Seat Belt Evidence Admissibility – S.B. 439


Displaces a longstanding provision that had excluded seat belt non-usage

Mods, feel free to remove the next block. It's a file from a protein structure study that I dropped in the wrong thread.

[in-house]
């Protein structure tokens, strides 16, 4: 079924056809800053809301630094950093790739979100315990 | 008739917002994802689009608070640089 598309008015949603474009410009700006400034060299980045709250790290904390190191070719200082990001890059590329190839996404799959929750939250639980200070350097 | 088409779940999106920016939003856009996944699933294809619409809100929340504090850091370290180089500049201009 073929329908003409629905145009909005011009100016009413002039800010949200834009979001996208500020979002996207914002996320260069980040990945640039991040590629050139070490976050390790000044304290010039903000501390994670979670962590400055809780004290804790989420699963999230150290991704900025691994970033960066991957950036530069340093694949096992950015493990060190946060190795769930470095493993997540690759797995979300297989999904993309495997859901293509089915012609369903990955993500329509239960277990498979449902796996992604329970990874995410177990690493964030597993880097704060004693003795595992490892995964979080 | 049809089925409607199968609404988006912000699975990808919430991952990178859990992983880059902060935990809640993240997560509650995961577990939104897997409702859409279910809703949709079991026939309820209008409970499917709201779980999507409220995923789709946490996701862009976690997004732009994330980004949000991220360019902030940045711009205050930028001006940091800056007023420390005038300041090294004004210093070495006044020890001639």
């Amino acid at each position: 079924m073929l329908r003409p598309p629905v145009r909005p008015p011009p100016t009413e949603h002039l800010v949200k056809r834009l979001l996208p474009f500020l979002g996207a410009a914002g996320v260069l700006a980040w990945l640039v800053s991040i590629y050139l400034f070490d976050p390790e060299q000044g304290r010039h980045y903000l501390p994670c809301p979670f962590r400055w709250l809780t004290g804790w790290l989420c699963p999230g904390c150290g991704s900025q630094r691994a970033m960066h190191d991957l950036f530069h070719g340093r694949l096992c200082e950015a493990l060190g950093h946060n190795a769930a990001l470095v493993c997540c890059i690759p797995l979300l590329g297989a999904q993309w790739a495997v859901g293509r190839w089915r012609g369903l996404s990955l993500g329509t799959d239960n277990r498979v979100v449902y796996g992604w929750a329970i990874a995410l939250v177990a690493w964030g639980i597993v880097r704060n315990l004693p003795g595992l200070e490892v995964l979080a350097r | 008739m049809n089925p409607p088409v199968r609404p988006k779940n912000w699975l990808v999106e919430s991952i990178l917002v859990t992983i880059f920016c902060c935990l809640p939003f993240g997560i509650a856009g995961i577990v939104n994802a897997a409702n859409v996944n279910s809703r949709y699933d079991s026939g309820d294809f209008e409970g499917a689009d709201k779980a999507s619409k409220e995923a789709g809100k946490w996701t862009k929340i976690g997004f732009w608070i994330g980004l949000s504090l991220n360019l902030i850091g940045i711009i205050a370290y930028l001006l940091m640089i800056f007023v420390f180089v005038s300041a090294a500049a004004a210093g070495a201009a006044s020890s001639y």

Displaces a longstanding provision that had excluded seat belt non-usage evidence for any purpose if the claimant stipulated to a reduction of damages by a mere five percent. Juries will be allowed to consider and use evidence that a claimant had failed to wear seat belt when they determine the damages resulting from motor vehicle crashes. In the case of adult drivers and passengers who bring product liability claims against vehicle and component sellers, evidence of the claimant’s failure to buckle-up is admissible without limitation. For other types of claims, an adult’s failure to use a seat belt may be considered by juries with respect to the exacerbation and contribution to that claimant’s injuries, but not to establish comparative negligence or fault. For child passengers, allows juries to consider seat belt non-usage evidence in support of a finding that the driver was negligent in contributing to the child’s injuries, but the evidence may not be considered in determining injury causation. The failure to use a seat belt is an affirmative defense, that the defendant must support with admissible opinion testimony. Finally, exceptions apply so that seat belt non-usage evidence will be excluded when an at-fault driver is determined to be intoxicated or fleeing law enforcement. The bill is applicable to claims arising from collisions that occur on or after July 6, 2021.

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